God dwells in unapproachable light, whom no man has seen or can see (1 Timothy 6:16), but in the Word the light shines in the darkness. It shines, not ‘shone’, for it still shines, but the darkness has not understood it, that is, it is a given fact, that this fact is unchangeable.
In summary, in John 1:1-Deuteronomy : we have the testimony of the Spirit concerning the Word. We see it first in relation to God, then in relation to creation and finally in relation to man.
A Witness of the Light
In His goodness God sends one to draw attention to the light. That is what He does in John. That there must be a witness to testify of the light also shows how men lived in utter darkness and blindness. If it is dark and light is switched on, then it is seen by all who have their eyes open.
Light needs no testimony. It is present and it is seen. For people who are spiritually in darkness, it is necessary that light is pointed to as present. The purpose of John’s mission is to be a witness to the light so that people will believe. The testimony is addressed to “all”, not just Israel. It is about personal faith in the Son. If someone has no faith, he does not see the light, though it shines as brightly as can be.
John is only an instrument. He does not focus attention on himself, but on the Lord Jesus, the light. As said, the light is not limited to Israel. It comes “into the world”, just as the sun does not shine only for a particular people. It comes into the world, but it enlightens every man individually. Christ places each person personally in the light. Every man is revealed by Him in what he is, whether it is Peter or Herod, or Nathanael or Caiaphas.
The Reception of the Word
When the Lord Jesus came into the world, He entered His own creation. But the world did not know its Creator when He was present, that much it was estranged from Him by sin. There was a special company in the world, in the midst of whom He wanted to dwell. That was His own people, Israel. However, they did not receive Him. It doesn’t say here, as it is said of the world, that they didn’t know Him. Not being accepted by His own means that they rejected Him, not that they did not accept Him through unfamiliarity or ignorance.
Then we see that a completely new company is formed, consisting of those who did accept Him. If the world does not know Him and His people do not receive Him, it opens the way for the revelation of something new. People are separated from the world and brought into a new and previously unknown relationship with God. They are no better or less evil than others. The great thing that distinguishes them is that those who form this new company are born of God. They have seen and judged themselves in the light of the Word and they have accepted Him.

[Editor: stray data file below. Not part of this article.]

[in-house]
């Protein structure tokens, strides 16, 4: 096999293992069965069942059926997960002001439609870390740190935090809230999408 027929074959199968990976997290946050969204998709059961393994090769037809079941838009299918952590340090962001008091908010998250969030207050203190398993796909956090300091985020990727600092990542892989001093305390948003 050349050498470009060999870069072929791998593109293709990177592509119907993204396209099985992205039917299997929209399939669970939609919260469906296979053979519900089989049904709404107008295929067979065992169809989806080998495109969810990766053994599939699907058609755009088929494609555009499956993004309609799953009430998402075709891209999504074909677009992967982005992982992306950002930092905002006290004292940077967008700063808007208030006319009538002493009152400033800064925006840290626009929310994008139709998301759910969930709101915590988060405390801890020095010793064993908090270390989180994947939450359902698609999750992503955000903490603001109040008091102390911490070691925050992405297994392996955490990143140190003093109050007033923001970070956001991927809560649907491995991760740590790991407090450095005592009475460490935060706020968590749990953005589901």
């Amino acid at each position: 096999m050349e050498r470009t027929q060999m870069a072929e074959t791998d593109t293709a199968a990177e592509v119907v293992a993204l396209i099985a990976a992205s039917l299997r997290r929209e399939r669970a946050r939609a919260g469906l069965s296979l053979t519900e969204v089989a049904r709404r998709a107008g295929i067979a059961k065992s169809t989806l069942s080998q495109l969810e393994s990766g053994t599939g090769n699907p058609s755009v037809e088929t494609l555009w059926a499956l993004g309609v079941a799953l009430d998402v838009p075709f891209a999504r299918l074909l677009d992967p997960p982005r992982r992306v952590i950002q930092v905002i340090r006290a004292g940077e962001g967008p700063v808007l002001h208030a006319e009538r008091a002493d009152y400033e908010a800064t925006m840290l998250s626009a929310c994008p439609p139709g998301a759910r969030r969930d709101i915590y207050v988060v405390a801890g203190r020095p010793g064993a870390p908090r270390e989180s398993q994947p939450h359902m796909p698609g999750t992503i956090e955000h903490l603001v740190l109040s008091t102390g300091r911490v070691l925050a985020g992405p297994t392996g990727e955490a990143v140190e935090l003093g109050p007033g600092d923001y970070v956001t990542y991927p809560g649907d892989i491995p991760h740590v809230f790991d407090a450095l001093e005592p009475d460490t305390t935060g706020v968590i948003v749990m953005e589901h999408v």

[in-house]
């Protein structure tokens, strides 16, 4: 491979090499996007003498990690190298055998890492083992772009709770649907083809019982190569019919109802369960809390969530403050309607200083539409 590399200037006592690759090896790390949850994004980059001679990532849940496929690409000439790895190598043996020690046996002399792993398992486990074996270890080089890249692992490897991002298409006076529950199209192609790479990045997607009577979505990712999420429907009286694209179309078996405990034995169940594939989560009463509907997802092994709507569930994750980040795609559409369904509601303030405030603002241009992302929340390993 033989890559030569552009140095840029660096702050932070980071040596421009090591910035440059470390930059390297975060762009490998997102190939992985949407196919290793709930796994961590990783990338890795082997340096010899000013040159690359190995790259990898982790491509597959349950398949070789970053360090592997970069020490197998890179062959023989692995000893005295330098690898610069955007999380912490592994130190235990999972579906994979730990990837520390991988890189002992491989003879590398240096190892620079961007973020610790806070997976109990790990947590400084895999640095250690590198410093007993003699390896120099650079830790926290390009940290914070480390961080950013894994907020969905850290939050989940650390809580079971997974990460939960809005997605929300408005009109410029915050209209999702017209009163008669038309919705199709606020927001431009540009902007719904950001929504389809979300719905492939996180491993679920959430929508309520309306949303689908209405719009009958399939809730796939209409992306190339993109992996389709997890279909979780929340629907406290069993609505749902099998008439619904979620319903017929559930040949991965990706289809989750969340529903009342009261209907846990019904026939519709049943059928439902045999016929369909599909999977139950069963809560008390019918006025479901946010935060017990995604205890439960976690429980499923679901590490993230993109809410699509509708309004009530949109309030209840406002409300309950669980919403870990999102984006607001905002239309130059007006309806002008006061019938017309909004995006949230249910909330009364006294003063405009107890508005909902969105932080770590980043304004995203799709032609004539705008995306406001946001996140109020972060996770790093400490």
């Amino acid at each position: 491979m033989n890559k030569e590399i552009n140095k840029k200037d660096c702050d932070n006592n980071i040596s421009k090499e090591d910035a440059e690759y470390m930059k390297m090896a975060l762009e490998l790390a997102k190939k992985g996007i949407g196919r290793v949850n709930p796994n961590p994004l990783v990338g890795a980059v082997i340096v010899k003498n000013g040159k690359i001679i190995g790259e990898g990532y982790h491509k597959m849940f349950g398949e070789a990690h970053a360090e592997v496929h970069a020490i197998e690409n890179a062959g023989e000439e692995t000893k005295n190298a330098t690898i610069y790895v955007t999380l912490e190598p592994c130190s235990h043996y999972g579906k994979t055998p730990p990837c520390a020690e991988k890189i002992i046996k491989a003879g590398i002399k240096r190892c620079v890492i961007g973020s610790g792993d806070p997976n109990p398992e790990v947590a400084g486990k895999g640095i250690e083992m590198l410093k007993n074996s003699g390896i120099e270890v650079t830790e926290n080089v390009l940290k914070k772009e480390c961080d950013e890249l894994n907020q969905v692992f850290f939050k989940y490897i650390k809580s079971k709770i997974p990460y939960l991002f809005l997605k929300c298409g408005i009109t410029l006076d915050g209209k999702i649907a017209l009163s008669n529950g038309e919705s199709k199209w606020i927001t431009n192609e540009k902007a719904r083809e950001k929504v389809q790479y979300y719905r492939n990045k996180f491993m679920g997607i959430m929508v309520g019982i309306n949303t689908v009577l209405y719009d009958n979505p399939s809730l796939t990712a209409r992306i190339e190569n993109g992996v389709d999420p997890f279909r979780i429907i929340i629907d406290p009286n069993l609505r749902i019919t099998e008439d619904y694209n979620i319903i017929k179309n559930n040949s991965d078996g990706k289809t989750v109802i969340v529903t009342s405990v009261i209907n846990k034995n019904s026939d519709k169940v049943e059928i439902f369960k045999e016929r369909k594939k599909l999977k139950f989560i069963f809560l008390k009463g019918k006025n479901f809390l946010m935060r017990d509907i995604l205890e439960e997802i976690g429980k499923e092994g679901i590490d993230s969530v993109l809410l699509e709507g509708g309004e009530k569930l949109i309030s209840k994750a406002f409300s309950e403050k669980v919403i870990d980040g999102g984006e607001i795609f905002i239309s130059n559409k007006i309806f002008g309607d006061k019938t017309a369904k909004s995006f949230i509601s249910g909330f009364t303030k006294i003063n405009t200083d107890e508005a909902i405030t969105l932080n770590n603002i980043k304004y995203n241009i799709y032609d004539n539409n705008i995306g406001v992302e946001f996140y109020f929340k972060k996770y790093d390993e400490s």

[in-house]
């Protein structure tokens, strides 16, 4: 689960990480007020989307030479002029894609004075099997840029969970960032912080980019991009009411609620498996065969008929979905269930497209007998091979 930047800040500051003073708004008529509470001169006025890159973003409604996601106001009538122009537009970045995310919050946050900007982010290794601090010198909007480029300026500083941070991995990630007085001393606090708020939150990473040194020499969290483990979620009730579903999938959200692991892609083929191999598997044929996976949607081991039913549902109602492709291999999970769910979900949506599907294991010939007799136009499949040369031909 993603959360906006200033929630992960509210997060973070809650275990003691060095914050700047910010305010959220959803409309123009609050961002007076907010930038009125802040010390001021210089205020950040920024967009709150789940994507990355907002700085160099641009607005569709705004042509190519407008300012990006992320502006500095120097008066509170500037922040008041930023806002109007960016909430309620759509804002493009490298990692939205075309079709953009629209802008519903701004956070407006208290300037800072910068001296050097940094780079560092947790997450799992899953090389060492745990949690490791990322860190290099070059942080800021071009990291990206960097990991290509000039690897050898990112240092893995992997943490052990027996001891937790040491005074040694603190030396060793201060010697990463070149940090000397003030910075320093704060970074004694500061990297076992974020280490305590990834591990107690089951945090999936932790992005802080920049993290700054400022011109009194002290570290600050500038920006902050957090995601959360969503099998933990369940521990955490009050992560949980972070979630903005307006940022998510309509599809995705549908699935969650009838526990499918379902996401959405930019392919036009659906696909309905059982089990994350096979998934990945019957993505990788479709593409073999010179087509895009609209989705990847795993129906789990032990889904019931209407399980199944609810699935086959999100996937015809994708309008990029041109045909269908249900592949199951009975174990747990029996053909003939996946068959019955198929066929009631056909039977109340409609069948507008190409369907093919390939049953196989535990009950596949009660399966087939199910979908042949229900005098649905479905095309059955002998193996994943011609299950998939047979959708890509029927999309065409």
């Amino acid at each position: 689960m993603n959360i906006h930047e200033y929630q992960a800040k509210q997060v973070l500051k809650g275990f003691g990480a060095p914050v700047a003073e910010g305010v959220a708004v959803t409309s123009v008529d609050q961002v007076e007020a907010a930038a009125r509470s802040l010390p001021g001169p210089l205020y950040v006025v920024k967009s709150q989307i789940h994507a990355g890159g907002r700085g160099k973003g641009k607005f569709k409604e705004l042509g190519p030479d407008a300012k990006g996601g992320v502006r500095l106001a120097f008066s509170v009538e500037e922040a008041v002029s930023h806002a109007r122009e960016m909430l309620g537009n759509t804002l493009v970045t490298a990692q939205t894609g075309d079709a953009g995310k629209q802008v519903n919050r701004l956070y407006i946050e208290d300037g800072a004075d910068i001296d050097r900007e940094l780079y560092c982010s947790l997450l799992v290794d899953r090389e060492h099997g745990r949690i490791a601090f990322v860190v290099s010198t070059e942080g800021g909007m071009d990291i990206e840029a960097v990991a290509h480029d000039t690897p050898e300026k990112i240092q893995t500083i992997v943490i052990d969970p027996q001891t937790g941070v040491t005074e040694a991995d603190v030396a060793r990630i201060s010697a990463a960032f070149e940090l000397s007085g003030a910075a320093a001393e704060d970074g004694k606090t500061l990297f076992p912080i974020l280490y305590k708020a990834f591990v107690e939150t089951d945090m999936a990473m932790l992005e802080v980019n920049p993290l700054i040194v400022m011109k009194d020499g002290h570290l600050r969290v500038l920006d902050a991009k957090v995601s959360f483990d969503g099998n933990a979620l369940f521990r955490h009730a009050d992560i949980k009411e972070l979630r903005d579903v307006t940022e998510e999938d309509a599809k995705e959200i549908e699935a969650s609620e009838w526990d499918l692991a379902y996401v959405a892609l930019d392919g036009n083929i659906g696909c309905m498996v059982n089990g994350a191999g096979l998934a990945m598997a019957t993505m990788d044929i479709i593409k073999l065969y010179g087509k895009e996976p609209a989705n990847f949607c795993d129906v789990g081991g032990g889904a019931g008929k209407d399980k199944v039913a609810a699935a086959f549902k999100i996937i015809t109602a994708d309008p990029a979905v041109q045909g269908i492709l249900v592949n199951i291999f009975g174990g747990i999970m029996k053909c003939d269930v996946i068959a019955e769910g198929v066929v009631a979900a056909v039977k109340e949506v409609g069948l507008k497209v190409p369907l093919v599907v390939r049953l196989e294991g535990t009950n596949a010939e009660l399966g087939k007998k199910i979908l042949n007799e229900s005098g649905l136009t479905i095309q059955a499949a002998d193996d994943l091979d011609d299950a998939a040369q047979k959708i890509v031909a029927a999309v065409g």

At the same time God has worked the new life in them. Only those who have accepted Him He has given the right to enter into the position of children. This is not merely an external position of honor, but the sharing of life and of a connection of life. They are born of God and therefore possess the nature of God and are children of God. By the way, the Lord Jesus is never called ‘child of God’. He is the unique, eternal Son, while as a Man He is also the Son of God (Luke 1:35). This great privilege to become a child of God is for everyone who believes in His Name. His Name is the basis of faith. His Name is also the content of the Word, in Whom all is manifested what God is.
This new relationship is not based on anything of man. Every human source is excluded:
1. “Not of blood” means that no one becomes a child of God through family ties, through natural kinship. No one becomes a child of God because his parents are.
2. “Nor of the will of the flesh” means that it cannot be obtained by one’s own effort.
3. “Nor of the will of man” means that it cannot be obtained by the effort of others, as if it could be given by a man to someone, for example by baptism. Someone becomes a child of God exclusively by being born of God.
The new life is the life of God and God lets us share in it, He gives it. He begot a new generation. That new generation consists of ordinary people and that they also remain, but they are born again spiritually. They are truly born of God and thereby they have become partakers of the Divine nature, because their new life is the life of God (2 Peter 1:4).
The Word Became Flesh
John 1:1-Exodus : tell what He was eternally, John 1:14 tells what He became in time. He became Man and came to dwell among us. The word ‘dwelt’ is actually ‘tabernacled’ meaning ‘living in a tent’. The eternal Son became flesh, became Man, in order to dwell among men, just as God used to dwell in the tabernacle with His people and ascend with them (Exodus 25:8).